Famine returning to Ethiopia

Climate problems, again. The time to act is now before the November harvest which is expected to be very bad.

The underlying problem for Ethiopia is the erratic behaviour of the country’s climate, or rather its regional micro-climates. Moisture-bearing clouds scudding in from the Indian Ocean can pass over the parched eastern lowlands to dump generous amounts of rain on the fertile western highlands. The famine of 1984-85, revealed by BBC reporter Michael Buerk, was actually two separate famines, one in Tigray, in the north, the other in Somali, in the south-east.

Two main rains sustain the people of Ethiopia, the belg in spring and the kiremt, which usually start in July. Both are influenced by variations in sea-surface temperature. The El Niño phenomena in the eastern Pacific usually bring droughts to Ethiopia, and America’s National Oceanic and Atmospheric Administration predicts that the current El Niño will strengthen over the next six months. The belg has failed for two years running now, while the kiremt started three weeks late this summer and the amount of rainfall when they did come was below normal. Aid agencies fear that the season could end early, or, equally bad, produce delayed downpours just when farmers need dry weather for the harvest. Even if the kiremt ends on time in October, some crops may not reach maturity because of the late planting.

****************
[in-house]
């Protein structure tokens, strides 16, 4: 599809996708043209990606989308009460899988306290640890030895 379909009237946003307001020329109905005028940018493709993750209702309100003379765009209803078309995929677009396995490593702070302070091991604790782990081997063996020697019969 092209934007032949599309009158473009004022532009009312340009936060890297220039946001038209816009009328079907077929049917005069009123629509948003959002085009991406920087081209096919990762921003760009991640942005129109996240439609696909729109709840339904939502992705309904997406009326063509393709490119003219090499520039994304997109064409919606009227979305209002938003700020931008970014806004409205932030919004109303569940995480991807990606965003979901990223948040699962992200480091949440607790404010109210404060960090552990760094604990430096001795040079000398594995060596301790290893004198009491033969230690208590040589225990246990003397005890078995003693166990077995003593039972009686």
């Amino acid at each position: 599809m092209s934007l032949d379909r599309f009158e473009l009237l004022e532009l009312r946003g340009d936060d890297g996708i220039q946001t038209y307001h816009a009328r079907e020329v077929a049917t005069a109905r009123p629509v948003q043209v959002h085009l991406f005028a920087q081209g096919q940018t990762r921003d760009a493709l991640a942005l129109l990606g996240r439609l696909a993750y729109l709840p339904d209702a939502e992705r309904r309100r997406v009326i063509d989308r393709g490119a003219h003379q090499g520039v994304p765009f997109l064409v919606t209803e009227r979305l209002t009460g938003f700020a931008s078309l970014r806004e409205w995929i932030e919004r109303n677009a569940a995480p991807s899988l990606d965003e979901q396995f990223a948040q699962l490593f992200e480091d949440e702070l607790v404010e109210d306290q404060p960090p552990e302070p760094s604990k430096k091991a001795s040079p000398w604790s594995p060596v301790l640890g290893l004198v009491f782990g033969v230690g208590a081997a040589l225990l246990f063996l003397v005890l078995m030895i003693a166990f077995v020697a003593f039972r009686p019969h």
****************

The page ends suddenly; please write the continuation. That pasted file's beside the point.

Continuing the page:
Ethiopia is overwhelmingly dependent on agriculture, and some 90 per cent of its crops are watered by nature rather than by man-made irrigation systems. During droughts, farmers and nomadic herders tend to sell off their assets to buy food, leaving them with nothing when the next growing season begins. It can take three to five years for pastoral tribes to rebuild their herds.


An American in Paris, France. BA in History & Political Science from Ohio State. Provided consulting services to US software startups, launching new business overseas that have both IPO’d and sold to well-known global software companies. Currently launching a new cloud-based startup. Full bio here.

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